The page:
The film’s tonal shift from giallo-esque thriller, a la What Have You Done to Solange? (sort of), to science fiction/horror film is rather jarring, even though the groundwork is laid out from the beginning.  Said groundwork, however, is cleverly disguised with a few guileful twists you probably won’t see coming because the filmmakers wisely don’t emphasize them.  Lee and Cushing get to play on the same side of the moral coin, much like in the superlative Horror Express, though Cushing infuses his character with just enough of his classic Baron Frankenstein portrayal to give yet another in a long, long list of fantastic, fully-realized performances.  The locales are all gloomy, casting a predetermined pall over the proceedings.  Sasdy (primarily a television director [most notably responsible for the 1972 production of Nigel Kneale’s The Stone Tape], though he directed a few films, such as Hammer Studio’s Taste the Blood of Dracula, one of the less traditional offerings in the series but no less worthy) brings a workmanlike sense of direction that grounds the film in a reality which is both straightforward and twisted.  Overall, the film is satisfying, and the aftermath is chilling, but I can’t help but think what could have been had Sasdy and company played the story straight.  I know I would like to have seen more entries in a franchise featuring Bingham and associates (this was the first and the last film produced by Lee’s Charlemagne Productions; it was adapted from a series of novels by John Blackburn, and the original plan was to produce more of them).  Especially if the dynamic lead duo from this one starred in them.  Alas…

MVT:  It’s Lee and Cushing all day long.  It usually is when they appear onscreen together, and this is no exception.

Make or Break:  The finale slaps all the pieces together, but I could see it not working for some people.  That, and that the reveal of a certain character’s fate made little sense to me, considering the timeline of the film.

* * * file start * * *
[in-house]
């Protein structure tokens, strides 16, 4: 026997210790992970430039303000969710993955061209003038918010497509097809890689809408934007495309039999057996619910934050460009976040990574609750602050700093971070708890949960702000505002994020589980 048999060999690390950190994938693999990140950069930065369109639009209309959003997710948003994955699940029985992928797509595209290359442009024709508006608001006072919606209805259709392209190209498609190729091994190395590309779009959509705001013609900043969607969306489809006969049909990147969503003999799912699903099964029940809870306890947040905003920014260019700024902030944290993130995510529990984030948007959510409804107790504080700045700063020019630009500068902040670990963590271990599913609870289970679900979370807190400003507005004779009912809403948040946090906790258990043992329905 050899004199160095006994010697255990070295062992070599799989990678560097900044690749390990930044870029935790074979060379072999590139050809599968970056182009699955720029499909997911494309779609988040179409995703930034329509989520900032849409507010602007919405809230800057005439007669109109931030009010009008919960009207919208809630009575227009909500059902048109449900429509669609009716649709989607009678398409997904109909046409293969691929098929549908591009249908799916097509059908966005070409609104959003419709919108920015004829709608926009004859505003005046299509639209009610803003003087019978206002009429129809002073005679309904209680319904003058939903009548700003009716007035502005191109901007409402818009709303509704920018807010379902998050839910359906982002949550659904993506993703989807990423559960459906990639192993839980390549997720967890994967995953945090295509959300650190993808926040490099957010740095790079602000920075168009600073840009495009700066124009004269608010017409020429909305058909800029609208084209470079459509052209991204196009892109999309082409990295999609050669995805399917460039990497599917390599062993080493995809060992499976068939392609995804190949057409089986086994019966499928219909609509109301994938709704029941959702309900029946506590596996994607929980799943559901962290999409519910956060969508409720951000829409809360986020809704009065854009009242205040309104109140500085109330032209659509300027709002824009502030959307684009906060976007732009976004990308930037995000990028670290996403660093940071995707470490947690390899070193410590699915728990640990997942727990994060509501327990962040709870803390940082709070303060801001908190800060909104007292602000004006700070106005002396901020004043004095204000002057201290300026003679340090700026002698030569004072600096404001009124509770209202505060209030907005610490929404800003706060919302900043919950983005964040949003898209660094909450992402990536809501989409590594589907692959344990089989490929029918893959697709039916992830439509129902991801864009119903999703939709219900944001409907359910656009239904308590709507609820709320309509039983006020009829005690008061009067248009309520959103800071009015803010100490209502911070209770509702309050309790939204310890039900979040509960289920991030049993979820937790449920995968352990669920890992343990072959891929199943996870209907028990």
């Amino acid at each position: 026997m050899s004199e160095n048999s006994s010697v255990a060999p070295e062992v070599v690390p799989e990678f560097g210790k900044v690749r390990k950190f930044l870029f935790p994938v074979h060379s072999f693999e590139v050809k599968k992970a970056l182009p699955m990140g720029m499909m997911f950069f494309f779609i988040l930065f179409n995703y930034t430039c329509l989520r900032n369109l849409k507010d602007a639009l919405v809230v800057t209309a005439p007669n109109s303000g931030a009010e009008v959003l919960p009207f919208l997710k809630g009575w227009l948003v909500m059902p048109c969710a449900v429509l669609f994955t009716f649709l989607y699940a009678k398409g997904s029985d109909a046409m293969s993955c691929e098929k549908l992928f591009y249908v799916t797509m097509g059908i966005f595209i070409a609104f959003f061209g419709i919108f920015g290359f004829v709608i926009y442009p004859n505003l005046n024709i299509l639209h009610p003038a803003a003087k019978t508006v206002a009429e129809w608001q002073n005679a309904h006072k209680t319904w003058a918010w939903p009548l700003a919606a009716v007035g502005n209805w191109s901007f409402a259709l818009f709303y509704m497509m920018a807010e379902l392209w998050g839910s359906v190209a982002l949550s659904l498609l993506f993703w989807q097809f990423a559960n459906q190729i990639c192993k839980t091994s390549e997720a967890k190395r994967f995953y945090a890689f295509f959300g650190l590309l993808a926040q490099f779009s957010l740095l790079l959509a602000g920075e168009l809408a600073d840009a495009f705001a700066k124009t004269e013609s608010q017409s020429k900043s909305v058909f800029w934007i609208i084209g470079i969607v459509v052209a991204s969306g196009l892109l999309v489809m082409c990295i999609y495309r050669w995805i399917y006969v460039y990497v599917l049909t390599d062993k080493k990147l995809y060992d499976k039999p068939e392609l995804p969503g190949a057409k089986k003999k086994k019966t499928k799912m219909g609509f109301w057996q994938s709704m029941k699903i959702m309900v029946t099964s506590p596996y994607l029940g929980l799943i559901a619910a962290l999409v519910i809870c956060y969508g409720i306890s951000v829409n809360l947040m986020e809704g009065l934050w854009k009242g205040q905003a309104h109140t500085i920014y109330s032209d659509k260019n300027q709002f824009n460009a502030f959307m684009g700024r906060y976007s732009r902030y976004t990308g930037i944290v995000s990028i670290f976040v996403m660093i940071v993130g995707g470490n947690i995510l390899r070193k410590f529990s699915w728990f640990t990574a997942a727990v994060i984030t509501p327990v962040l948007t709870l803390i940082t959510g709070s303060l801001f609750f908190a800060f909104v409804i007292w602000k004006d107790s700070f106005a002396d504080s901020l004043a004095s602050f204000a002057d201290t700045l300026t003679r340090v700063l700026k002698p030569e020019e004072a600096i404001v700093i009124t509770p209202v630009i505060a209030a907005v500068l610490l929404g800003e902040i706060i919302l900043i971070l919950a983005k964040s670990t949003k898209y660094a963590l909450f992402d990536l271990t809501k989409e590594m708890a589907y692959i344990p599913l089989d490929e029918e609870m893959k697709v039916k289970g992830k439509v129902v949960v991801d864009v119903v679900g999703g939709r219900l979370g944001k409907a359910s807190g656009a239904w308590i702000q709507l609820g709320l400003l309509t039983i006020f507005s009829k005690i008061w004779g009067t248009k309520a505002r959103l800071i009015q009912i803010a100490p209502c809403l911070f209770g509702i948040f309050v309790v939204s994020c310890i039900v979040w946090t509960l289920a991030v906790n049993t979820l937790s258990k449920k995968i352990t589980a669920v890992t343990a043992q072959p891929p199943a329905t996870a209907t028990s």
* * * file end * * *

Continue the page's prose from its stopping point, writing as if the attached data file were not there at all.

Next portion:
Score:  6.5/10

Saturday, January 7, 2017

Dark Dungeons (2014)

Directed by: L. Gabriel Gonda
Run Time: 40 minutes

A disclaimer before the review. I backed the Kickstarter for this movie. Please keep this in mind while reading my review. With that out of the way let's move on to how the 80's satanic panic lead to the creation of this movie.

In 1983, Patricia Pulling founded Bothered About Dungeon & Dragons (B.A.D.D.) after her son tragically committed suicide a year earlier. She claimed that Dungeons & Dragons was the gateway game to the occult and Satan. A message that resinated with Jack Chick and his ministry. They make cartoon tracts that are meant to be left in random places in the hopes of saving people from evil and hell fire. These tracts are full of religious righteousness but lack logic, research, and real facts. So when Chick Publications made Dark Dungeons tract 1984 it was made in that same spirit. The tract claimed that D&D spell were real and could be used to corrupt and effect others, meetings with robed cult members at higher player character levels, and committing suicide if your character dies are just a few of the evil things about D&D.

Now the end of this story should be that the tract was a joke in role playing circles but J.R. Ralls had other ideas. After winning a thousand dollars in the lottery, Ralls wrote Jack Chick to buy the movie rights to Dark Dungeons and adapt the tract as close as possible into a movie. For some reason they said yes and then the magic of making a movie happened.

The story follows Debbie and Marcie. Two born again freshmen university students who are looking forward their time at school. After their orientation session, an older student Mike, warns the girls about the popular kids on campus and how getting involved with them will only lead to problems. At this university all the popular students play role playing games. Despite the warning the girls accept an invite from the role playing group to attend a party. It starts out like another normal party with loud music, alcohol, and photogenic people showing off how photogenic they are. With the party this exciting, everyone feels it's time to shut off the music and quietly watch a group of people describe what they are doing while rolling dice.

This starts Debbie and Marcie's corruption into Satanism and evil. Also, Debbie and Marcie's friendship starts to have problems as Debbie is selected to learn real magic and be one of the popular role players. Things get even worse when Marcie's character gets killed, kicked out of the role playing group, and ends up killing herself. Distraught over her friend's death, Debbie is at a loss as to what she should do next when Mike comes back into the picture. He has been praying and fasting for Debbie and he has a way to free her from this evil. She has to accept Jesus into her life and burn all her D&D stuff in a big bonfire.

Overall it is an okay movie. There is a lot of inside jokes in the movie that detracts from the overall enjoyment of the movie. Examples would be knowing about the insanity that are Chick tracts and various incidents that people have blamed on D&D. It's worth a watch but don't go out of your way to find this unless this sounds like your thing.

MVP: Possessing the balls to buy the rights for this thing and make just as insane as the original source material.

Make or Break: The unexplained references and inside gamer jokes did a lot to take me out of the film.

Score: 4.5 out of 10